Lake Kayaking

From time to time over the years we’ve gone on several float trips. A cultural institution of the Ozarks, the float trip is a little slice of summer recreational heaven. You get some friends together, pack canoes with coolers and picnic lunches, coordinate someone to get you at the other end, and off you go. Since rivers flow downstream, as long as you can keep your canoe from tipping over as you navigate the riffles and downed trees, there’s little to do but enjoy the cool water on a hot summer’s day.

Teen girl paddling her kayak on Stockton Lake while her father watches from his kayak.

Thirteen year old Lanie tries kayaking at Stockton Lake and finds that it’s a lot of fun.

On a couple of float trips we rented kayaks instead of canoes, and they were fun. Also, it seemed that no matter how well we communicated or how much experience we had on the water, Gary and I just could not make a canoe go in the right direction. Yes, we were that couple who put their marriage at risk with every canoe trip. His and hers kayaks sounded immensely appealing.

Can you do this?

When we originally thought about buying kayaks and going out on the lakes, I’ll admit at first I was petrified. Paddling on the lake along with fast boats? The water’s deep, what if I tip over? It sounded like hard work, and I had this idea that the lakes are dirty. What if I got wet with fish water? Yet there was just something so appealing about having my own kayak, with my own paddle, that I could go wherever I wanted. Yes, you can do it…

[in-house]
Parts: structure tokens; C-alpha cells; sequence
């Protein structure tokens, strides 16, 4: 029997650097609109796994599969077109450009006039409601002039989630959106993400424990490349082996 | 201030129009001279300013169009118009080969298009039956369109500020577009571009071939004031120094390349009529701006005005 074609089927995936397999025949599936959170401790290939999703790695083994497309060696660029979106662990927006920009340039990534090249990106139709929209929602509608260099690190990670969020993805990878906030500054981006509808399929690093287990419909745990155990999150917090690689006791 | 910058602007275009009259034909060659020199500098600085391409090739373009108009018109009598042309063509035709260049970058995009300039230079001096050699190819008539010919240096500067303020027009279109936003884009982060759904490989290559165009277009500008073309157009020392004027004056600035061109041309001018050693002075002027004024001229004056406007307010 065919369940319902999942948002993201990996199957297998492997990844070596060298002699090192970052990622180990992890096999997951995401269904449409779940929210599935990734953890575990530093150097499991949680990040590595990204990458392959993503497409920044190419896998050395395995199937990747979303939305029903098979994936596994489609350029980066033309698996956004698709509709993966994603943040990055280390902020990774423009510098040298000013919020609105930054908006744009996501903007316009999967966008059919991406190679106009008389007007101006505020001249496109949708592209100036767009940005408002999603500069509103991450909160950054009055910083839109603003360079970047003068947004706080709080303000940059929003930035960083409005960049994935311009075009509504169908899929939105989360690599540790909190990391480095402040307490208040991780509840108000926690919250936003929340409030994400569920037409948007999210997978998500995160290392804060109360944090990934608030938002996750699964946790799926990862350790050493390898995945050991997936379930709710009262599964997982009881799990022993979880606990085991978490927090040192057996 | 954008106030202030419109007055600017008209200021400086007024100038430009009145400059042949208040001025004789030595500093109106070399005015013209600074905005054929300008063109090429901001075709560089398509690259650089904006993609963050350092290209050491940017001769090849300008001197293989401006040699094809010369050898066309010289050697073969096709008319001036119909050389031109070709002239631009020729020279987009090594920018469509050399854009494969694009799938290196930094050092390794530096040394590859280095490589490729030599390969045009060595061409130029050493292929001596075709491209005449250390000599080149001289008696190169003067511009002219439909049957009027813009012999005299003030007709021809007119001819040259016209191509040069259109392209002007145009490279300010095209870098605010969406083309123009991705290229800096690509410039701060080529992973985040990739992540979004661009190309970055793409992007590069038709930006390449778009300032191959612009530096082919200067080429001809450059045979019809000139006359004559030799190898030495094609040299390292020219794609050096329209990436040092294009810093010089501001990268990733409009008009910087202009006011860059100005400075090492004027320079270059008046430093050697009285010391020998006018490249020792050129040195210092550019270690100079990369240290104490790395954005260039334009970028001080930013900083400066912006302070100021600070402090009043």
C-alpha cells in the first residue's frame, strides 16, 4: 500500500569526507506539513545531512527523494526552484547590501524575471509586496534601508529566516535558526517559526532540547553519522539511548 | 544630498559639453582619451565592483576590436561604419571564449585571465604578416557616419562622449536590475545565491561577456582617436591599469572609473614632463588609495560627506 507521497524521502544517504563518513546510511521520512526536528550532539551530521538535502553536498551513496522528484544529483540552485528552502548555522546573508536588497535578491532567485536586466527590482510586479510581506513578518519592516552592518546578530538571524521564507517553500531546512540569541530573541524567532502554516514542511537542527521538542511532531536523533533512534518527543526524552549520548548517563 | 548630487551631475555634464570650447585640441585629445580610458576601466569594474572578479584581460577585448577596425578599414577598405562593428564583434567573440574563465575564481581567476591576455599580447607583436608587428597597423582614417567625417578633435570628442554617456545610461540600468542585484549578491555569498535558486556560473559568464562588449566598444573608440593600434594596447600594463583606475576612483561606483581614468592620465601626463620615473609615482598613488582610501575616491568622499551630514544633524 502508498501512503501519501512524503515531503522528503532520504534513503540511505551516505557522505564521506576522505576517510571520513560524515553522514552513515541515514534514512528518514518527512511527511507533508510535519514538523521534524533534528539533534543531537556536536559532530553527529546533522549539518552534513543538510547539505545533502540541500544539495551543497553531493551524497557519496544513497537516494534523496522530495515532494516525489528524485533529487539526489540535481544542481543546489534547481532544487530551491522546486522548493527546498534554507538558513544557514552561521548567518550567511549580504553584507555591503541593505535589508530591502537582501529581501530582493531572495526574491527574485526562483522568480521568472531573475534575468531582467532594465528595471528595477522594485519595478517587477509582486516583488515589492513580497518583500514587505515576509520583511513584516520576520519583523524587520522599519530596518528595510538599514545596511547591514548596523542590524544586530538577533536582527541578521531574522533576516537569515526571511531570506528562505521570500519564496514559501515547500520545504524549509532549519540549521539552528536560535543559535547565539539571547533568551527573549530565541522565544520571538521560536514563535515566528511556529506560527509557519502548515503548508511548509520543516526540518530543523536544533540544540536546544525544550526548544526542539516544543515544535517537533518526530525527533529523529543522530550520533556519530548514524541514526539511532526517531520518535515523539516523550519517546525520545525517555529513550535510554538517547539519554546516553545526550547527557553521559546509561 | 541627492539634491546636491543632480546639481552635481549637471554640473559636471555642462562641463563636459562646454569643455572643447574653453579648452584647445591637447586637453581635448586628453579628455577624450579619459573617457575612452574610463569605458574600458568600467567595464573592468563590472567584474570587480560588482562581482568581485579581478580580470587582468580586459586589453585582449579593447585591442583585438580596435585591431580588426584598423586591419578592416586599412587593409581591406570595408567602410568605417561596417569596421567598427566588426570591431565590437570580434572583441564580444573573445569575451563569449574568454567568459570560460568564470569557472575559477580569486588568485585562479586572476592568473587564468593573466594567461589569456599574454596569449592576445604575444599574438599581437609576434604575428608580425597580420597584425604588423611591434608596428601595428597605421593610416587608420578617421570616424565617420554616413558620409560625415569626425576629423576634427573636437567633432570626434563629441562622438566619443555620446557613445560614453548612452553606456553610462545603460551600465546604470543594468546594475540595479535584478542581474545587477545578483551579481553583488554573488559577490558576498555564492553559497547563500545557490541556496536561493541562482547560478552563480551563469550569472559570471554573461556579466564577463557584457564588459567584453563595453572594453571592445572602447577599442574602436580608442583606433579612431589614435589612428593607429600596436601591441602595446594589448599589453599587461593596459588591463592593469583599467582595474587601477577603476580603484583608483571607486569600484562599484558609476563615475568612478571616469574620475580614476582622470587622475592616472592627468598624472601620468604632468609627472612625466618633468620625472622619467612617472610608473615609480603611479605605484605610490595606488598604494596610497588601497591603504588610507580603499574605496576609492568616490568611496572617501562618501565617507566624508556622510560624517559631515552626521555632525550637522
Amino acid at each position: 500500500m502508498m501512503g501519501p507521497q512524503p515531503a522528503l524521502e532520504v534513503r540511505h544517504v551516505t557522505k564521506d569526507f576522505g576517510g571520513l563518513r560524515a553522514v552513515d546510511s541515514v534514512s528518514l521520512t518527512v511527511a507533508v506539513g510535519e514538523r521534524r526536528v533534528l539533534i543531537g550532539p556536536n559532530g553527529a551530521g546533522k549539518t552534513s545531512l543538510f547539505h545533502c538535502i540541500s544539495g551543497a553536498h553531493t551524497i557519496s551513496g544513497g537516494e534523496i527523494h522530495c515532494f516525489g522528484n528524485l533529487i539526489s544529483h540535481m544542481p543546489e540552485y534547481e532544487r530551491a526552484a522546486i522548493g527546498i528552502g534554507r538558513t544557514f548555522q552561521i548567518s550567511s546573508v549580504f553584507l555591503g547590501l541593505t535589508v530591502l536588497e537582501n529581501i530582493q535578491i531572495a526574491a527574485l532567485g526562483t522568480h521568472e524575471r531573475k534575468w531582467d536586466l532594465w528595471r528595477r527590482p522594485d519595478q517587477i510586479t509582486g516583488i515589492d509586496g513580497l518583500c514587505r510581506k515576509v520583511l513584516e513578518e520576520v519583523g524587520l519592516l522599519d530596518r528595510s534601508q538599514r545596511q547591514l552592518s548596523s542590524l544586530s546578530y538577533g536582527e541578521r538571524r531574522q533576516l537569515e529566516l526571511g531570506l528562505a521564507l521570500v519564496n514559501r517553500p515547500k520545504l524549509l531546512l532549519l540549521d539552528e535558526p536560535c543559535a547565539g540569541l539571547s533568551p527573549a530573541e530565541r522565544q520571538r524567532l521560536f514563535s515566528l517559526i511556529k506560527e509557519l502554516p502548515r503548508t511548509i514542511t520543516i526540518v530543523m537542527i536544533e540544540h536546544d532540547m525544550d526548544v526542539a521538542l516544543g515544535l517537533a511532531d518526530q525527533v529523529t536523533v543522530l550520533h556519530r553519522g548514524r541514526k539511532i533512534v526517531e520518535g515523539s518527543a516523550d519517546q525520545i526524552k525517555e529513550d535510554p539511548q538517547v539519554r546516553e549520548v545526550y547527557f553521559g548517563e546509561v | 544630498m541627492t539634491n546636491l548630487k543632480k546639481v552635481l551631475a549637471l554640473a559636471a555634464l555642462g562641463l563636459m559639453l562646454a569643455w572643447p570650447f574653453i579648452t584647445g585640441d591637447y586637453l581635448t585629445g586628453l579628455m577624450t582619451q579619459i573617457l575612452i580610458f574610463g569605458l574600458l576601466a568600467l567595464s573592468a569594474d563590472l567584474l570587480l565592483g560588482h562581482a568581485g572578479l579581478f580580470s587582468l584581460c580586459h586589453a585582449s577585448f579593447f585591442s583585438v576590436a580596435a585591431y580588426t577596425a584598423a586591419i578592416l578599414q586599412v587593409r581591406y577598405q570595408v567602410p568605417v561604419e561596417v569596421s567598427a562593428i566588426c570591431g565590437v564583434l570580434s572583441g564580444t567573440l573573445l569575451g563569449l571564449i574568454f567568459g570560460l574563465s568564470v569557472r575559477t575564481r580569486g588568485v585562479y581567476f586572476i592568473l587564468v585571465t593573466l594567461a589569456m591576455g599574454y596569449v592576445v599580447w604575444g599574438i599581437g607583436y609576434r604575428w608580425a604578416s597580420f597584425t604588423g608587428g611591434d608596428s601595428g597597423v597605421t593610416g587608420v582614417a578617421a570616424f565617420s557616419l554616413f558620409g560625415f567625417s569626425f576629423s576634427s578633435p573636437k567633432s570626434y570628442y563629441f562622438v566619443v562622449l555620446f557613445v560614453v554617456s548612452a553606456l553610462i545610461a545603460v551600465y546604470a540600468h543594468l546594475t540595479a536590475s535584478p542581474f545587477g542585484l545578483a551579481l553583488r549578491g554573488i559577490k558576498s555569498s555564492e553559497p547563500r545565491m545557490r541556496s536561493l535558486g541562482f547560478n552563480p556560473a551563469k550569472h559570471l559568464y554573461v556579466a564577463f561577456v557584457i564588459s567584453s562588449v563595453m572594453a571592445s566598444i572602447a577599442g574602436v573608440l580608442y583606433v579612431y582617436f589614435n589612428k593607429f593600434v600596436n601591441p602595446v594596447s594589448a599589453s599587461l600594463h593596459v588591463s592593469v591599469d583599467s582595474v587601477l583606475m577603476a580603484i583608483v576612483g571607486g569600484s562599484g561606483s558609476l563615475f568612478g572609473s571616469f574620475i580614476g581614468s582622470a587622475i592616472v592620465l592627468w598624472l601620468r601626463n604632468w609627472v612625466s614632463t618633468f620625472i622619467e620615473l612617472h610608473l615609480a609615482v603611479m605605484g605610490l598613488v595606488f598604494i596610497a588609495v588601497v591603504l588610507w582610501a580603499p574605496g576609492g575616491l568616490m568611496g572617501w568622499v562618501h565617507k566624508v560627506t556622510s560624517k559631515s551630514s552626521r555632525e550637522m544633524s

Once we got on the water I soon discovered that all my fears were groundless. Unless you do something stupid, you’re not going to tip over. Though the first thing we did when we got out kayaks was take them down to Table Rock Lake and try to tip them over. With our very wide and stable Ascend kayaks it wasn’t easy, nor was getting back in. So we tried things out and worked out how to do it. Lake water isn’t nasty. And unless you’re fighting a substantial headwind, paddling takes remarkably little effort once you get the hang of it. In fact, on our first big trip out on Stockton lake we ended up going seven miles without even realizing it.

Two Ascend kayaks pulled onto the shore of Truman Lake, the occupants came ashore to explore.

Anytime you’re tired of paddling or want to check out something on the shore, it’s easy to “dock” your kayaks anywhere. This time it was a pit-stop for the humans. Afterwards we paddled over to that bluff you see in the background and found some wonderful formations in the rocks.

Advantages of Lake Kayaking

The best thing is that you can just stop paddling and for the most part you’ll stay put. You might drift a bit but then you can easily paddle a few strokes and get back where you want to be. Gary has fitted a small grapnel anchor to his kayak, so we can stop almost anywhere, regardless of wind and current. With all the stopping to look at the scenery and wildlife, you can cover amazing distance without getting tired. Since Ozark lakes normally don’t have a current, you can do round trips, so you don’t need two cars to do the drop-off and pick-up like you do with river floats. No scheduling, no wasted gas.

Tied to an anchored Ascend FS10 kayak, Ginger reads in her D10 kayak while Gary fishes from his.

This is much easier on a lake than a river. Gary had dropped his anchor and was fishing. My boat’s tied to his and I’m reading.

Fishing is popular with kayakers, and no wonder. You can drop your anchor and fish til your heart’s content. Gary likes to fish. I tie up to his boat and read a book. Or daydream. It’s very relaxing.

Paddling among the willows in an Ascend D10 kayak on Fellows Lake in Springfield, Missouri.

Kayaks can go places that boats can’t go. We found so many neat things in this jungle of willows.